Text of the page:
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Death in a Strange Country (Commissario Guido Brunetti Mysteries) Paperback – December 30, 2008
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From Kirkus Reviews
Something different for Venetian Commissario Guido Brunetti, whose first case (Death at La Fenice, 1992) so expertly resurrected the closed-circle whodunit. This time, the murder of Sgt. Michael Foster, public health inspector at the American military hospital at Vicenza, produces such a pronounced lack of reaction--Brunetti's officious boss Patti insists it be written off as a mugging; somebody plants cocaine in Foster's quarters in the hope of heading off further questions; even Foster's lover and commanding officer insists she has no idea why he's been killed--that the fix is clearly in with either the American military or the Italian police. Patti pulls Brunetti off the case to work a burglary from a Grand Canal palazzo, but that--and more sinister high-level skullduggery--are predictably tied in too. No whodunit, but a measured, thoughtful conspiracy investigation that goes a long way toward extending Leon's range. This is definitely an author to watch. -- Copyright ©1993, Kirkus Associates, LP. All rights reserved. --This text refers to an out of print or unavailable edition of this title.
Intriguing plot Venice looms large as a well-painted backdrop. Its damp, crumbling beauty and tourist-mobbed sites are as vivid in Leon’s depiction as the rich tang of espresso boiling over.” Publishers Weekly
What makes Leon’s work especially unnerving is the sense that corruption is a continuing process. . . . The characters of Brunetti and his family continue to deepen throughout this series.” The Times (UK)
This series has become one of the adornments of current crime fiction. A gem.”
The Scotsman (UK)
Top Customer Reviews
Brunetti is walking home through "battalions of ravaging tourists who centered their attacks on the area around San Marcos. Each year it grew harder to have patience with them, to put up with their stop-and-go walking, with their insistence on walking three abreast through even the narrowest calles. There were times when he wanted to scream at them, even push them aside, but he contented himself by taking out all of his aggressions through the single expedient of refusing to stop, or in any way alter his course, in order to allow them a photo opportunity. Because of this, he was sure that his body, back and elbow appeared in hundreds of photos and videos. He sometimes contemplated the disappointed Germans looking at their summer videos during the violence of the North Sea storm as they watched a purposeful, dark-suited Italian walk in front of Tante Gerda or an Onkel Franz, blurring, if only for a moment the lederhosen-clad tourists" with what was probably the only real Italian they would see during their stay.
An American soldier, Sgt. Michael Foster, an American public health inspector at the American military hospital in Vicenza, has been found floating in one of the Venetian canals. In an act of true heroism, two policemen jump in the water - the water being so dirty, hence the heroism - and drag him out. Brunetti's superior would like nothing better than to have the case buried, because the idea of an American being killed in Venice would ruin the tourist trade. Brunetti purposefully manipulates his boss into thinking the murder might have been committed elsewhere - must think of tourism, of course - so he can be authorized to travel to the man's post and investigate. An army captain, Dr. Peters, a woman doctor, who had come to Venice to identify the body in the morgue, had vomited from what Brunetti thought was from fear, when she saw how the man had been killed, by a knife plunging directly through the ribs into the heart. He suspects something is rather odd about this case, especially when he finds some cocaine that was not well hidden in the dead soldier's apartment, apparently after it had been thoroughly searched by the military authorities. The case becomes more complicated as both he and the Carabinieri major are politely warned off the case after they discover a connection between the dead soldier, a sick boy, contracts for the disposal of toxic waste, Brunetti's father-in-law, and the ostensible suicide by heroin overdose of Dr. Peters, not to mention the theft of some famous paintings from a prominent businessman.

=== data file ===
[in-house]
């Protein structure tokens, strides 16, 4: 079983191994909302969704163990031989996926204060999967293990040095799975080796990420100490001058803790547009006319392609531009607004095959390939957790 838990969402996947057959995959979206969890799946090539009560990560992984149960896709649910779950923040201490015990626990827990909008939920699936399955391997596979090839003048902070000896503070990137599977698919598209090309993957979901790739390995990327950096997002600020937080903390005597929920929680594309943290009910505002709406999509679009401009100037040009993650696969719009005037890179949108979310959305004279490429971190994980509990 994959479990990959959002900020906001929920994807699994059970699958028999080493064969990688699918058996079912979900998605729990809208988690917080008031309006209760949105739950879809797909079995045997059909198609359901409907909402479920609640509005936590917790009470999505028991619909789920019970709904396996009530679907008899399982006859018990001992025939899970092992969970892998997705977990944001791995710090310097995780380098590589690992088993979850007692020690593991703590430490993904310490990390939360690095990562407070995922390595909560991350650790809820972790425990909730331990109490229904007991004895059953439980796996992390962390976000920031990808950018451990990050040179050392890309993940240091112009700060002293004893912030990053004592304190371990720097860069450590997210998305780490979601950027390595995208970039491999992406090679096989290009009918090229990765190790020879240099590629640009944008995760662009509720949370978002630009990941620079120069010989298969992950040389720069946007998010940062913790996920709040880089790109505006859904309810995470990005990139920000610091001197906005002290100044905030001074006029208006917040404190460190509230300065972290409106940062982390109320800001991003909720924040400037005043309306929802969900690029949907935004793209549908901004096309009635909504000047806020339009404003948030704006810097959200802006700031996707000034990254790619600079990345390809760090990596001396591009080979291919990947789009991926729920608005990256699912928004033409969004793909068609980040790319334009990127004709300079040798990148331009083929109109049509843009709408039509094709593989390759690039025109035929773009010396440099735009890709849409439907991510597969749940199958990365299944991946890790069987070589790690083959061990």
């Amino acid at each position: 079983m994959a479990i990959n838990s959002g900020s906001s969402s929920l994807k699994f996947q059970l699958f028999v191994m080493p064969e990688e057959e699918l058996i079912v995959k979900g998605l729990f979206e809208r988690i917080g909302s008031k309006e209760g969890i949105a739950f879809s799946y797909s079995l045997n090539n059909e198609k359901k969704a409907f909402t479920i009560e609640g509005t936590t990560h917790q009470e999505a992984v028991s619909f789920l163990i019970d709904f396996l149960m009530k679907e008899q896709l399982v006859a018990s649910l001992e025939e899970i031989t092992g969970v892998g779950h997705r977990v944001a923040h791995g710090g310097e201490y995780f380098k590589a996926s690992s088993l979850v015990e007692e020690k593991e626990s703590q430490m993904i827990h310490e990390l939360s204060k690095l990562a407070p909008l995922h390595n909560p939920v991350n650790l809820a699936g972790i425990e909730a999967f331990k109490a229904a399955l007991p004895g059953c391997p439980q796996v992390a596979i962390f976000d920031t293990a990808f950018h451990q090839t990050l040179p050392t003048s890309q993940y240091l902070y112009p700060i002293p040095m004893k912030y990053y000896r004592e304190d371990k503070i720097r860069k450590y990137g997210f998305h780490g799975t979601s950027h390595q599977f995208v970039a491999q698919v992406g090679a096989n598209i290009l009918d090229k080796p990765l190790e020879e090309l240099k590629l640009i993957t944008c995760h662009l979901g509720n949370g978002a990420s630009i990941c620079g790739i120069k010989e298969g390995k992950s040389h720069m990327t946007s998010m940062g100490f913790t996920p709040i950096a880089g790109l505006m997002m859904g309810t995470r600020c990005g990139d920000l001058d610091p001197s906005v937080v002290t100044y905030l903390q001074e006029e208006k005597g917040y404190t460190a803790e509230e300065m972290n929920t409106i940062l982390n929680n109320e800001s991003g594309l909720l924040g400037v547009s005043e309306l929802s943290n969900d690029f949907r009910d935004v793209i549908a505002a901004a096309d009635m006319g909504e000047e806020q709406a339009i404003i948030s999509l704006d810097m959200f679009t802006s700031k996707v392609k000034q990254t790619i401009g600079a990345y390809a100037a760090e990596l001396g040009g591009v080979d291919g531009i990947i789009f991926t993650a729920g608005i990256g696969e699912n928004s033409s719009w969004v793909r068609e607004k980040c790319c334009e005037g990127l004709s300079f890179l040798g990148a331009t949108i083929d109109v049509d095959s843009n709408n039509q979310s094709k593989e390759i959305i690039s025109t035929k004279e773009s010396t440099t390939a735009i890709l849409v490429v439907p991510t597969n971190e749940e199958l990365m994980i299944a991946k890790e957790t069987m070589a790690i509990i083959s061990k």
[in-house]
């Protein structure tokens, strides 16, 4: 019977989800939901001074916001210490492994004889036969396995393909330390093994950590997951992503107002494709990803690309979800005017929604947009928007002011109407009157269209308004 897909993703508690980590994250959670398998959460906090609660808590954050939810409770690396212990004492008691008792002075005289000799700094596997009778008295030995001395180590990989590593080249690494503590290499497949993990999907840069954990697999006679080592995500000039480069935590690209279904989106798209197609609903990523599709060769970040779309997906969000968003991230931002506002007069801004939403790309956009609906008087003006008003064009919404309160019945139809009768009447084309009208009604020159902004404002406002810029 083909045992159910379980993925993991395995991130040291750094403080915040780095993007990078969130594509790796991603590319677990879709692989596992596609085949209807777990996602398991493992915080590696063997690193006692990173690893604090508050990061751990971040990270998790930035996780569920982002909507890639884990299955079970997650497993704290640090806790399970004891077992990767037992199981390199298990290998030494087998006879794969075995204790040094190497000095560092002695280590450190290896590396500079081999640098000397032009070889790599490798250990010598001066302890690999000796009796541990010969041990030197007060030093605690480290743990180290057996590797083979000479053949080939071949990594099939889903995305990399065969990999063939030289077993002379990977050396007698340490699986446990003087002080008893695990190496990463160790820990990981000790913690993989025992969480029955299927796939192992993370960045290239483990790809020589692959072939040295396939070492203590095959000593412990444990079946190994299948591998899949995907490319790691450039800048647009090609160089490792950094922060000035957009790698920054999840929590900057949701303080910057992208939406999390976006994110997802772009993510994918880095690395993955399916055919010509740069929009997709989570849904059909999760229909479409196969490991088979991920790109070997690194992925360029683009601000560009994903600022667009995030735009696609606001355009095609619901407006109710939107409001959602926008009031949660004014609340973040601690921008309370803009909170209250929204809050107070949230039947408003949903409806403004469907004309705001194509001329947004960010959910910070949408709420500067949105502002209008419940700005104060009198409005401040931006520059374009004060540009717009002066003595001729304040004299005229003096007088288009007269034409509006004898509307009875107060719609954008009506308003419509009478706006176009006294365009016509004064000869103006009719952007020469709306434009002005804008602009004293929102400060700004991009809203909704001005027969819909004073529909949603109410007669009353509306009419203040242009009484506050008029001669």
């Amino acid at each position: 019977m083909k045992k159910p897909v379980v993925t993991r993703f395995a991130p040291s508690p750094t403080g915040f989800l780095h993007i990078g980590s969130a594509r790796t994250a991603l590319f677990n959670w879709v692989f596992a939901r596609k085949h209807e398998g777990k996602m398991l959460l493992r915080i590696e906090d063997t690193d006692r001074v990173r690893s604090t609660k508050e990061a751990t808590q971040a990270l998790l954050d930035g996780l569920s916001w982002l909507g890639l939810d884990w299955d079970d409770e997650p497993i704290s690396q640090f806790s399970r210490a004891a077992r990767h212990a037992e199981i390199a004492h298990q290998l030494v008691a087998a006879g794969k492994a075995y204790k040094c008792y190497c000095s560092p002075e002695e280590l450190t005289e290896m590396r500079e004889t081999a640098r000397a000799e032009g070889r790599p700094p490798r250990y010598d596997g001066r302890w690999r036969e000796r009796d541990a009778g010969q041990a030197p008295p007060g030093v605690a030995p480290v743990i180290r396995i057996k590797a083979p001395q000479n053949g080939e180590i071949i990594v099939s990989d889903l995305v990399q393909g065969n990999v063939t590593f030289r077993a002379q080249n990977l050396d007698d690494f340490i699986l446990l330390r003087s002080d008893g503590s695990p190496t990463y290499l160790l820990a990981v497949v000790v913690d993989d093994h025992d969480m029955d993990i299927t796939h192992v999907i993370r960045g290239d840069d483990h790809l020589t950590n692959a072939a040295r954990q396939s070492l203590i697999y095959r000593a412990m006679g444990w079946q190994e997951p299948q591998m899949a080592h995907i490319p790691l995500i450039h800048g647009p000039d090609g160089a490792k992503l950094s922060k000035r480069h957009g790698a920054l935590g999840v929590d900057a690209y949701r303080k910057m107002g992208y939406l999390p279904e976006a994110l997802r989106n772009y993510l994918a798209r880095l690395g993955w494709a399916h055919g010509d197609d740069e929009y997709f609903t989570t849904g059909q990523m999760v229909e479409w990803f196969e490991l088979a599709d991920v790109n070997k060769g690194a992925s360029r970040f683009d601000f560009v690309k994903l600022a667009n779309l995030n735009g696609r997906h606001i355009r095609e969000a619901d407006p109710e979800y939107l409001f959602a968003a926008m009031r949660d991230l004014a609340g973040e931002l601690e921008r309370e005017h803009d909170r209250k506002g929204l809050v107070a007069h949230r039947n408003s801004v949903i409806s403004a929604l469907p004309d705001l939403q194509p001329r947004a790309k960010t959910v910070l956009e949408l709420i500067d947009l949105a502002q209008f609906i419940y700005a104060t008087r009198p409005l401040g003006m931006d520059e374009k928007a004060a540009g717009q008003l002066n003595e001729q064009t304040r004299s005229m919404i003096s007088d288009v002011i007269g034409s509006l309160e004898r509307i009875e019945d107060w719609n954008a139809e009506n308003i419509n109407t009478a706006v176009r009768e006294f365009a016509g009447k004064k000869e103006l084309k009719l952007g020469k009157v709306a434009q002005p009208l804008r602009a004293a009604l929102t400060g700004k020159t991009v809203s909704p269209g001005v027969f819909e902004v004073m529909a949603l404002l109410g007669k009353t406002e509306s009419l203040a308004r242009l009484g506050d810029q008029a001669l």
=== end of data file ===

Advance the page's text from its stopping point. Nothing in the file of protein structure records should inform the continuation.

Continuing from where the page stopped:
As with many of her other books, you are left at the end deeply saddened by the corruption, the illicit use of power and its effect on Brunetti, who, despite all, struggles on trying to stay an honest cop. He is a wonderful character.
The story in this novel revolves around two murder mysteries and a robbery, all of which Brunetti is assigned to solve. A young man, probably an American, is found dead floating in the water of a Venice canal. He may, or may not, be the victim of a robbery. Later, a young American doctor at a U.S. Army base outside a town near Venice is found dead in her quarters, dead of a heroin overdose. Finally, the Venice palace of a Milano industrialist is burgled and its owner sent to the hospital from a beating. In all three cases, Brunetti smells a story that would rule out the obvious explanation. His investigation of all these mysteries is hemmed in by his boss, a feckless and lazy Sicilian with a fancy title who is interested only in pleasing the powers that be and taking credit for any discoveries made by defying his orders.
Donna Leon has lived in Venice for twenty-five years. Her books have been translated into many languages — but not, at her request, into Italian. The true subject of Death in a Strange Country is corruption. Leon’s depiction of Italian society and especially the Italian criminal justice system is unsparing. Little wonder that she has resisted the translation of her novels into the local language!